A plastic diet

I never really thought too much about my addiction to convenience until recently. I never thought much about where aluminum foil, Syran Wrap, Hefty garbage back, Ziplock baggies, and toilet paper come from. I know I use them and am grateful for their presence as it has made my life easier. 

Since plastics were introduced to consumers in the 1950’s, 9.2 billion tons have been produced, of which more than 6.9 billion tons have become waste with only .6 billion tons ever making it into recycling. Those numbers are so large, I can’t even imagine the magnitude effectively. Much of that ends up in waterways. Nearly 700 species, including endangered ones, are affected. Microplastics, less than 1/5 an inch across, are being consumed by zooplankton to whales.

In fact, a dead whale washed up recently in Italy with 49 ponds of plastics- “garbage bags … fishing nets, lines, tubes, the bag of a washing machine liquid still identifiable, with brand and barcode … and other objects no longer identifiable” inside it. While we may not consume whales, there are traces of microplastics found in many of the fish we do consume. 

Some may consider climate change a hoax. Others who don’t aren’t entirely sure how to stop it, let alone reverse the damage. There is no question that all of us can agree that we can each significantly reduce our plastic usage.

The start of change

Back in the 1980’s, there was a drought in Oklahoma. We were mandated to ration water usage. You could only water the lawn on certain days if your house number was even, the other days if it was odd. You couldn’t wash your car. The PBS station put together a resource guide for how to conserve water. As an avid watcher of PBS, I called the number and ordered a copy. It arrived to our house, addressed to me (confusing to my parents why an 8 year old would be getting mail from PBS), and I devoured its contents. I became an avid conservationist of water, developing some wonderful habits. Some of which I still use 40 years later.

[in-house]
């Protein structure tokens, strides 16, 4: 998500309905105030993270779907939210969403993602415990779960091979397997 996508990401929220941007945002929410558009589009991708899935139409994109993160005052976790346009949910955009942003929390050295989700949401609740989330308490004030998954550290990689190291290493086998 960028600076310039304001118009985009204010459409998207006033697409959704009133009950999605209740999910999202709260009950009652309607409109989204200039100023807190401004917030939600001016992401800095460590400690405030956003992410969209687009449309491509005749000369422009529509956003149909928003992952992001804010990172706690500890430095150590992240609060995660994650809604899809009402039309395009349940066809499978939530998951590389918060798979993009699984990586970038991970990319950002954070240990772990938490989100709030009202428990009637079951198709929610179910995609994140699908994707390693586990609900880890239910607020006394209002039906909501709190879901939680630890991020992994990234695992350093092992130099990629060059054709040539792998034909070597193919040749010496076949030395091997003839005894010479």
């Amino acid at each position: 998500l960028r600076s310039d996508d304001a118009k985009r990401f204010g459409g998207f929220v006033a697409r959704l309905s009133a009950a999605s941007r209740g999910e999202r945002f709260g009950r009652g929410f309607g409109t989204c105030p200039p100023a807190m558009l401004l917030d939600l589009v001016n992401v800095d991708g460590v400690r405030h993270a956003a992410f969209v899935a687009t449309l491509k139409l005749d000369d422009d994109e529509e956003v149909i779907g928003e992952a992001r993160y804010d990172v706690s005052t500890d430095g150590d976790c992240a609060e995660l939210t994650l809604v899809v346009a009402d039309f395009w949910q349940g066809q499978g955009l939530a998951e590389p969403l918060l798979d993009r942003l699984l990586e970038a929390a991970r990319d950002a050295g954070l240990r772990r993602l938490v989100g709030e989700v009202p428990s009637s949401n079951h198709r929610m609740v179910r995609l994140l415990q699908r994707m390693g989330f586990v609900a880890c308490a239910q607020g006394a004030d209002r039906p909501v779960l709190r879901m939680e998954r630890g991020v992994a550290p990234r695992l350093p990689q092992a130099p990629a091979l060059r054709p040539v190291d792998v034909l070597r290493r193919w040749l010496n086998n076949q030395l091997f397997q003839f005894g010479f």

What can we do to start reducing or eliminating our plastic usage?

  1. If you’re going to use Amazon (or any company that ships) cluster order or order in bulk so you don’t have a ton of extra shipping material.
  2. Invest in a reusable water bottle (this company even plants 10 trees with every bottle sold! #bonus!)
  3. Switch to metal straws or bamboo straws  or biodegradable straws
  4. Change your laundry detergent
  5. Make your own reusable food wrap
  6. Switch to silicone reusable bags instead of Ziplocks
  7. Switch to bamboo toilet paper and paper towels. Best part of the paper towels is that they are reusable!
  8. Use a bamboo toothbrush
  9. This is specifically for people who love Sonic drinks. Contact their customer support (www.sonic.com/contact) and ask them to switch from styrofoam to a ecotainer cups. In fact, request that of every place still using styrofoam (like Dunkin Doughnuts)

This is but a small list. I recently switched our plastic food containers for glass containers. I’m spending the month of April focusing on making small changes that will contribute to a larger solution around plastic. I’ll be sharing a lot on my Facebook page. You can take the same pledge as I have here.